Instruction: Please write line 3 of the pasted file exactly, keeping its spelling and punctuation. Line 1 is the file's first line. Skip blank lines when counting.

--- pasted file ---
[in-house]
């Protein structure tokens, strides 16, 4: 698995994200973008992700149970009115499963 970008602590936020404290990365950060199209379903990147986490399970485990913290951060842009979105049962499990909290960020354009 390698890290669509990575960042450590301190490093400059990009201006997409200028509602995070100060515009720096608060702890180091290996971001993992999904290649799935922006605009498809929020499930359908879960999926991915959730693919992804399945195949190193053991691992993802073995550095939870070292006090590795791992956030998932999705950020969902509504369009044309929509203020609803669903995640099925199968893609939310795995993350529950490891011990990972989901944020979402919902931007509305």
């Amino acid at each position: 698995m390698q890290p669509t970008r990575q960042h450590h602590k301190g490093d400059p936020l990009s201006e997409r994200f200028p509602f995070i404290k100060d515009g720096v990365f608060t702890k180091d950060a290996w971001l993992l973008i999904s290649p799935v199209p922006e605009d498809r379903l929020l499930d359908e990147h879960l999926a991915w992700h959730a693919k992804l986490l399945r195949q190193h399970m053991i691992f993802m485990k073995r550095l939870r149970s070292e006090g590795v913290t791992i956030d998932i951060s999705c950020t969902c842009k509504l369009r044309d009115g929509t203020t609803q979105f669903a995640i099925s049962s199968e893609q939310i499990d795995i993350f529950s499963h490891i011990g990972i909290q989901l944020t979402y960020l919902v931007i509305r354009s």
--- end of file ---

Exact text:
């Amino acid at each position: 698995m390698q890290p669509t970008r990575q960042h450590h602590k301190g490093d400059p936020l990009s201006e997409r994200f200028p509602f995070i404290k100060d515009g720096v990365f608060t702890k180091d950060a290996w971001l993992l973008i999904s290649p799935v199209p922006e605009d498809r379903l929020l499930d359908e990147h879960l999926a991915w992700h959730a693919k992804l986490l399945r195949q190193h399970m053991i691992f993802m485990k073995r550095l939870r149970s070292e006090g590795v913290t791992i956030d998932i951060s999705c950020t969902c842009k509504l369009r044309d009115g929509t203020t609803q979105f669903a995640i099925s049962s199968e893609q939310i499990d795995i993350f529950s499963h490891i011990g990972i909290q989901l944020t979402y960020l919902v931007i509305r354009s």